As this process unfolds, California utilities currently offer their own VPP programs to address summer peaks PG&E offers two DER programs that pay customers to provide additional energy during times of high demand. One program pays customers with battery storage to discharge power during times of excess energy demand. This program operates like a peaker plant, turning on only when demand exceeds base capacity and sitting idle during the rest of the year. PG&E will also offer a program to pay homes with battery plus solar to provide power during summer evenings. This program increases the baseload available to all customers from 7-9 p.m. every evening, acting as a power plant. To participate, customers program their devices to discharge at the times required and receive a payment upfront.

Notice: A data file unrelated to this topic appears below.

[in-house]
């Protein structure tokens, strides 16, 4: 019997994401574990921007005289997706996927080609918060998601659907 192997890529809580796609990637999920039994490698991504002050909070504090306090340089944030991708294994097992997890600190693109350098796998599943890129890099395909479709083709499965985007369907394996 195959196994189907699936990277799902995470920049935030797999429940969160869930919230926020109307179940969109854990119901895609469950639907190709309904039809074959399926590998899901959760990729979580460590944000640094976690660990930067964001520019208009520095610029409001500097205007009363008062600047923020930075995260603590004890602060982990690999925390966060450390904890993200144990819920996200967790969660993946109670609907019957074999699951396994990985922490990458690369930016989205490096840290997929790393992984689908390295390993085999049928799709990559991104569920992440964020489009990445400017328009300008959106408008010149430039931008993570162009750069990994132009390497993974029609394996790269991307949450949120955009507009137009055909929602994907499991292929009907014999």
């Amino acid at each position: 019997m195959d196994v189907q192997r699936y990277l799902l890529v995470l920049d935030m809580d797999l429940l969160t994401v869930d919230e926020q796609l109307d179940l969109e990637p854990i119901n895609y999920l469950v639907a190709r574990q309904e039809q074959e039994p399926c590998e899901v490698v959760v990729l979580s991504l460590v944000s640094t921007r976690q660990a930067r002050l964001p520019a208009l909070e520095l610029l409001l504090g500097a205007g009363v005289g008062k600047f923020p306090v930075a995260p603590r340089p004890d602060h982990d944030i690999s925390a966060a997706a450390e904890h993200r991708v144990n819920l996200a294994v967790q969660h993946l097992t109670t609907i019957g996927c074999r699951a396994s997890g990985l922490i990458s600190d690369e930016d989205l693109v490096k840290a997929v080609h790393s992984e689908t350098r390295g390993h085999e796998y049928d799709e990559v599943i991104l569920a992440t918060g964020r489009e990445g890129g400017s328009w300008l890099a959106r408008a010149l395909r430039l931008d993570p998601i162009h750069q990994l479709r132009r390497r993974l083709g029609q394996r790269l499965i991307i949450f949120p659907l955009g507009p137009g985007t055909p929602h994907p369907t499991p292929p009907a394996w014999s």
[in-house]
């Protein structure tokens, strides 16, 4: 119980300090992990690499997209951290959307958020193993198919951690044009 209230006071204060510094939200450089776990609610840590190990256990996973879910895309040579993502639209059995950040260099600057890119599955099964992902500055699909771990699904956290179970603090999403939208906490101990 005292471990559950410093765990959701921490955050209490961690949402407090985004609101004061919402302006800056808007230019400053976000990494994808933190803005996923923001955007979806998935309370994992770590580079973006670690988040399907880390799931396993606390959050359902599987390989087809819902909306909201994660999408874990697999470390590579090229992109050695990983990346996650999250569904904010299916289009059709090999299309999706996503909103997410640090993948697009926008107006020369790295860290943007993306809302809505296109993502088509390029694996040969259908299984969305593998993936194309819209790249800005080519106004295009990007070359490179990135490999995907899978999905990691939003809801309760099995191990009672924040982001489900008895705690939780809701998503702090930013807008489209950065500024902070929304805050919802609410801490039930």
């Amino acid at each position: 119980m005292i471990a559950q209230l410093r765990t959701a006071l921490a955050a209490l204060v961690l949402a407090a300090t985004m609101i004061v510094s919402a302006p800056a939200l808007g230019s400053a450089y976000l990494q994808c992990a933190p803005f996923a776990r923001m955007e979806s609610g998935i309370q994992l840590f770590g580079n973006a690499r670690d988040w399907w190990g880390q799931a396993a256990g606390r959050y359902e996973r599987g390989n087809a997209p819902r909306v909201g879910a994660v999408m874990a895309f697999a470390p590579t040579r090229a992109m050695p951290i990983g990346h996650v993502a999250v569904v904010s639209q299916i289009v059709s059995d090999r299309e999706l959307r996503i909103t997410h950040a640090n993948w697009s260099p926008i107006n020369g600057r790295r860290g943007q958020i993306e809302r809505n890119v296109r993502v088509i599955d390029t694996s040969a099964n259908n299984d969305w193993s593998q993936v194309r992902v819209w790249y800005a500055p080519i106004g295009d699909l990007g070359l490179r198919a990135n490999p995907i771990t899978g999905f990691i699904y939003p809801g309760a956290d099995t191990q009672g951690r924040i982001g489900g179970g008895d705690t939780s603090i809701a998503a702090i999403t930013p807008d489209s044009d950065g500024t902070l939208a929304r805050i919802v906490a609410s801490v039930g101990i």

Like Texas’ pilot, PG&E’s program will run a few years as the state establishes a framework and system to assess the opportunities available to the state with DERs and integrate them into energy regulation and planning.
Hawaii: VPPs to Equitably Achieve Climate Goals
The electricity system in Hawaii is in a period of dramatic transition, evolving from centralized fossil-fuel-based generation to renewable energy. Hawaii lawmakers passed legislation in 2020 to phase out coal-fired power plants by 2022. This legislation was part of a broader effort to combat climate change that also included a carbon neutral mandate by 2045. In September of 2022, the last coal-fired power plant in the state was retired. To achieve this milestone, Hawaii had to ensure that it had enough renewable and distributed energy resources to keep up with its energy needs.